jasimon wrote:14xpatches= $14 (a little more for Park Tools patches)


You can buy rolls of regular patches at 20c per patch from phantomcycles.com.au, some bike shops will stock them too.

Just get one kit (BBB with 6 patches is $4) for the glue and you'll be able to repair each tube many times.
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Postby sogood » Tue Jun 24, 2008 12:09 pm

Bnej wrote:You can buy rolls of regular patches at 20c per patch from phantomcycles.com.au, some bike shops will stock them too.

Just get one kit (BBB with 6 patches is $4) for the glue and you'll be able to repair each tube many times.

One of the LBS in the inner west of Sydney sells them for 10¢ each. I think you can also get them in sheets on eBay. It's definitely the most economical and dependable route.
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Postby DavidH » Sun Jul 06, 2008 4:22 pm

Used my third Park glueless patch on Wednesday and 80km later the tube is still holding 110psi. As I said before, I'm completely sold on these things. The other two patches are on the same tube on a different bike, and it's holding up fine as well.

Tip: When I apply the patch I flatten out the tube/patch on the corner of a table and "work" the patch into the tube with a tyre lever. Takes about a minute.

No, they're not as cheap as traditional patches but I prefer them because they're so damn simple to apply and they work (so far anyway).
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Postby Bnej » Sun Jul 06, 2008 5:59 pm

DavidH wrote:Used my third Park glueless patch on Wednesday and 80km later the tube is still holding 110psi. As I said before, I'm completely sold on these things. The other two patches are on the same tube on a different bike, and it's holding up fine as well.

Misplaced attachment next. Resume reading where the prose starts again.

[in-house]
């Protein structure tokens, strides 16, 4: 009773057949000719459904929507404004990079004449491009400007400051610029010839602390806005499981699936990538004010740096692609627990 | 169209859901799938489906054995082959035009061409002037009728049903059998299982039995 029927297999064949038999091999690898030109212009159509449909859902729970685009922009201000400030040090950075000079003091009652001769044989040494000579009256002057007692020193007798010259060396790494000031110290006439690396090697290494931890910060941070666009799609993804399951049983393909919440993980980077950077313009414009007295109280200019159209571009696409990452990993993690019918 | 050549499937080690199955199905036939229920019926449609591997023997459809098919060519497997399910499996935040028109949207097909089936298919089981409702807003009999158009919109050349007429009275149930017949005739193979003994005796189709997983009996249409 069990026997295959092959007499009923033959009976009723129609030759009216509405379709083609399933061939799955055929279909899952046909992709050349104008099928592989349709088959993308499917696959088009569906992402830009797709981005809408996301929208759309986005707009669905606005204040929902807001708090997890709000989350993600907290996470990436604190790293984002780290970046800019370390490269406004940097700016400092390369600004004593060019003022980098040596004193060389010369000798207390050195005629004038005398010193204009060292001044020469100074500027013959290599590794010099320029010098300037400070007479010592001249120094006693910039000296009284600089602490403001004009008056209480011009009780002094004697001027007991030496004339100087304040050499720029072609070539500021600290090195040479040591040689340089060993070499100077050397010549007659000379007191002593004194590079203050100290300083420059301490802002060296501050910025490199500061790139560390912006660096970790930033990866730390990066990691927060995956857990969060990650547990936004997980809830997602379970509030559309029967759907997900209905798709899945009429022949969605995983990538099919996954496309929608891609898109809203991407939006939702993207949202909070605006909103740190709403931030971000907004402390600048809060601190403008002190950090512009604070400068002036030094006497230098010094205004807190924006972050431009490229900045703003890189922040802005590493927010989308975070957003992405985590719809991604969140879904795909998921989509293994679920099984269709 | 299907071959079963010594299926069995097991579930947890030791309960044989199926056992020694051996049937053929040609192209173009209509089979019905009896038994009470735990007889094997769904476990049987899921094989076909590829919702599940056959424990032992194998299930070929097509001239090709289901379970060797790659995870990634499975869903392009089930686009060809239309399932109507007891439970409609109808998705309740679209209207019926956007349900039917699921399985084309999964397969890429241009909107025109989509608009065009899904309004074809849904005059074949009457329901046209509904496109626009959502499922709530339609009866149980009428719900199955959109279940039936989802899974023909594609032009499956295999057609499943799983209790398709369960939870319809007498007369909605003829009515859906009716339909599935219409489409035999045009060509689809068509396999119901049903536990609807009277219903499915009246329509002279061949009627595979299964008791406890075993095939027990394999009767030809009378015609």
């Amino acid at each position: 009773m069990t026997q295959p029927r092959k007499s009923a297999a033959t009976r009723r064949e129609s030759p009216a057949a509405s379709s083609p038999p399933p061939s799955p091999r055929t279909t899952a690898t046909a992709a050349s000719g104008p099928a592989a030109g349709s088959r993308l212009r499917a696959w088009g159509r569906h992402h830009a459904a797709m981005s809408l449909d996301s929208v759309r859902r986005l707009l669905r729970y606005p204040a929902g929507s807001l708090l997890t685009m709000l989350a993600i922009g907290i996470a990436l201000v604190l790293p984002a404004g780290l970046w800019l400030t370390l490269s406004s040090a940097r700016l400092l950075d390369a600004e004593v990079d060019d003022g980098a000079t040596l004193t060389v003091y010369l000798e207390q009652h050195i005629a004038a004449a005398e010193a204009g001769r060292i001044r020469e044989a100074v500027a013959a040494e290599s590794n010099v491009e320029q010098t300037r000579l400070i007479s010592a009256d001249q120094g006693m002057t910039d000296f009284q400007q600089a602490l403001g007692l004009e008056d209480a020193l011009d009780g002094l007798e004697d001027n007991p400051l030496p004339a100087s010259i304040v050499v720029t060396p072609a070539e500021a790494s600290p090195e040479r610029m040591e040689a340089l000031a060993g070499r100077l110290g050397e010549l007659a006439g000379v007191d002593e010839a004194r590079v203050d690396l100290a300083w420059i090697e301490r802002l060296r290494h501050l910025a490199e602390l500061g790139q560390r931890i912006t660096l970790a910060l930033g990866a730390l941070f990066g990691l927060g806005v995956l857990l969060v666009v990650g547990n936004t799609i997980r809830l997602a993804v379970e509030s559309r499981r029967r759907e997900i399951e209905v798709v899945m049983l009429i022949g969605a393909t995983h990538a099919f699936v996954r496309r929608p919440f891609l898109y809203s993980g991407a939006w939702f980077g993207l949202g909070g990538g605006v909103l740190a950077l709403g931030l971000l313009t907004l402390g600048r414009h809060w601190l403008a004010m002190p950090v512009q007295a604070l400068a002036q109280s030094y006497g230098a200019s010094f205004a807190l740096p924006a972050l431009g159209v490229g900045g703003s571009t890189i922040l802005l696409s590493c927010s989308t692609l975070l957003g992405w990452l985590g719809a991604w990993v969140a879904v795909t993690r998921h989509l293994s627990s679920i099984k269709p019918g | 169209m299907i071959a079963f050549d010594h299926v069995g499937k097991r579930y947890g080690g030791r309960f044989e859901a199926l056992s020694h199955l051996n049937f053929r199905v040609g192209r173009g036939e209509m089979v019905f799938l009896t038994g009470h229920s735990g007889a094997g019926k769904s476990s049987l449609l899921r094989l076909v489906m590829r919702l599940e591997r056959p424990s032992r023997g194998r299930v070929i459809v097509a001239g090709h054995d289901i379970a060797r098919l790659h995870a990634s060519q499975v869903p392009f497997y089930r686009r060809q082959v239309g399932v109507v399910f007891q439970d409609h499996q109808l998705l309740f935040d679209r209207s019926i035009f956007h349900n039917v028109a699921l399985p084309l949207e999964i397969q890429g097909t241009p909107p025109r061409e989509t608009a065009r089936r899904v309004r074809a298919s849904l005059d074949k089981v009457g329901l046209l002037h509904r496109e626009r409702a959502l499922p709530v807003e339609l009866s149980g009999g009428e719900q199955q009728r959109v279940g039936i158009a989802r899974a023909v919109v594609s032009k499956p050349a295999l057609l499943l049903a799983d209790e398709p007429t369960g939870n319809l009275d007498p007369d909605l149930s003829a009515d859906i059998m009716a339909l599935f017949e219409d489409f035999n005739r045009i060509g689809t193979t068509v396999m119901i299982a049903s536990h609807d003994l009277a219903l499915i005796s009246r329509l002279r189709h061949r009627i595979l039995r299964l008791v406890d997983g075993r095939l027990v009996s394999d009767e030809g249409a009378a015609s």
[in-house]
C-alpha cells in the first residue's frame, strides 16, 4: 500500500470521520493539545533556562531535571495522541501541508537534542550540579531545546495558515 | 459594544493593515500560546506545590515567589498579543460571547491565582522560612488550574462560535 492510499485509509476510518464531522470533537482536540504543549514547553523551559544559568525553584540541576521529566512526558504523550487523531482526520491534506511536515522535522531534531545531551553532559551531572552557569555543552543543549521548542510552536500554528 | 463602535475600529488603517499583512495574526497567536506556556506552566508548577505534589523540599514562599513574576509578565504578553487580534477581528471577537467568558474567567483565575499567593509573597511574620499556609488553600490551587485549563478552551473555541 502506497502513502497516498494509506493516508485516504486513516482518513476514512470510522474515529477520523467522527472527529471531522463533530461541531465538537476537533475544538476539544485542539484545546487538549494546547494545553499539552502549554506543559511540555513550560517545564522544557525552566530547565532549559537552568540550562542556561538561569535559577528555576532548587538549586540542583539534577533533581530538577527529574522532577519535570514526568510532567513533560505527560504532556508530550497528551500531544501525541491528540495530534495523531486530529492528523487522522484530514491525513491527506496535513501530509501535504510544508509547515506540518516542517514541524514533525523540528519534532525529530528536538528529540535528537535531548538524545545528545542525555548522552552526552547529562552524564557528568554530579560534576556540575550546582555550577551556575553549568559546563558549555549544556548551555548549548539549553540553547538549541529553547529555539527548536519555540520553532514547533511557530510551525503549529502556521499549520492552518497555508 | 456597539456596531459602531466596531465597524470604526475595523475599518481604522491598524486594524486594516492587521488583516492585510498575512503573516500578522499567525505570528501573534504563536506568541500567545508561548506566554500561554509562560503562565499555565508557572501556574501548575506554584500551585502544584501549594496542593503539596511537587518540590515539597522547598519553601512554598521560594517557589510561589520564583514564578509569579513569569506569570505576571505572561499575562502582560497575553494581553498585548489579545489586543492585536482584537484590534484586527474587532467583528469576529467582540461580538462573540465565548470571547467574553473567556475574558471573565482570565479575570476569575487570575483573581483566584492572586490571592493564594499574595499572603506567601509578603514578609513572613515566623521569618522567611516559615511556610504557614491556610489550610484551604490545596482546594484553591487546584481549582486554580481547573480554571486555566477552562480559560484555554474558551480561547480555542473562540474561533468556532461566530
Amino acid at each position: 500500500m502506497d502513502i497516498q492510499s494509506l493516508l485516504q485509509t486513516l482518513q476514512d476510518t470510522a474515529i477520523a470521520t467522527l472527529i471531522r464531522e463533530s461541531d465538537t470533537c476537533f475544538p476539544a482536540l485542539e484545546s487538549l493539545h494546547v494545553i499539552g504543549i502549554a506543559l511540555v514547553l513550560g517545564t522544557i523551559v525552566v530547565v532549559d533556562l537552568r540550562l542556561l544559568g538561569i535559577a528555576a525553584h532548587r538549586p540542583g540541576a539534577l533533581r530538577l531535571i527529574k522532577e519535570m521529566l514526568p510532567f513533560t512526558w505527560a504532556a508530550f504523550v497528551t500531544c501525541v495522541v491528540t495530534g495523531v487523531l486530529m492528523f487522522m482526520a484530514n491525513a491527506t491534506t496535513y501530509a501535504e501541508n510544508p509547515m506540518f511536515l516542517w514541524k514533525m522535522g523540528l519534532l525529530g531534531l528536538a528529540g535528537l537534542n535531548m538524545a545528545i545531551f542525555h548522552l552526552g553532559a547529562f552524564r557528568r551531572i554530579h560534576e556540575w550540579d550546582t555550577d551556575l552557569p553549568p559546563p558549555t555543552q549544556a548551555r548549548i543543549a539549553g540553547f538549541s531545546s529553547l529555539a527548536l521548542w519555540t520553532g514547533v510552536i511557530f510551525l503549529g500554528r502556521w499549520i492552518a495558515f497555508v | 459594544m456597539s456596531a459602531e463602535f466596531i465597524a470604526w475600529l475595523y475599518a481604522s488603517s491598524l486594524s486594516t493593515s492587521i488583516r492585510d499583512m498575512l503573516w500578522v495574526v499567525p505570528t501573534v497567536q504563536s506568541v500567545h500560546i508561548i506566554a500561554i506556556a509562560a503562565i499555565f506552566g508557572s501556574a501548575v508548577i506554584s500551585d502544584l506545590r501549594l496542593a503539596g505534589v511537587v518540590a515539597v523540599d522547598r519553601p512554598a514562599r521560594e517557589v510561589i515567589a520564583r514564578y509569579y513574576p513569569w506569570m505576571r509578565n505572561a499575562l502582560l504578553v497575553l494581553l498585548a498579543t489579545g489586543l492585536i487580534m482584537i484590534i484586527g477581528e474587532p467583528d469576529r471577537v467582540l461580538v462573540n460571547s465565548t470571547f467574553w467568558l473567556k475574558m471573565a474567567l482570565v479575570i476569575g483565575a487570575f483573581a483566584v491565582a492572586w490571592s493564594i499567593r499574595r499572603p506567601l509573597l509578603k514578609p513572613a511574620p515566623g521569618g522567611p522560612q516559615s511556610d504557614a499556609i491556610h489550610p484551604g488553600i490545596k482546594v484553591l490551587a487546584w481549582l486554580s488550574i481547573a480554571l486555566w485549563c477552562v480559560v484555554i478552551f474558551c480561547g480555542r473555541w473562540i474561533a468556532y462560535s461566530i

Mine lasted about 3 months.

The air pressure slowly pushes the glue off the tube from the puncture outwards. It's a slow process, but the air channel will eventually creep to the edge of the patch and the tyre will go down.

It's just the nature of the things - glue is not going to stick as well as a patch that fuses into the rubber of the tube.
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Postby DavidH » Sun Jul 06, 2008 9:58 pm

Bnej wrote:The air pressure slowly pushes the glue off the tube from the puncture outwards. It's a slow process, but the air channel will eventually creep to the edge of the patch and the tyre will go down.


I'll make a note of that and see how the tubes are holding up in three months time :D
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Postby r2160 » Mon Jul 07, 2008 6:07 pm

Hi

A while ago I heard about a company that was filling tubes with rubber under pressure that apparently did away with the need for air, flats, patches etc.

Are they still around? Do they really work like they say?

cheers
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"Pain is temporary. It may last a minute, or an hour, or a day, or a year, but eventually it will subside and something else will take its place. If I quit, however, it lasts forever" Lance Armstrong
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Postby HaywarM » Wed Jul 09, 2008 2:37 pm

when I used to mountain bike, and get flats, I used to use plain old electrical tape. It would last just fine to get home and even subsequent rides if I forgot. Until you ride through water!!

Now that I ride on the road, plenty of p's per si's and rubino Pros and i've had one flat in around 12000 kms. So I just carry a spare, CO2, and my mobile.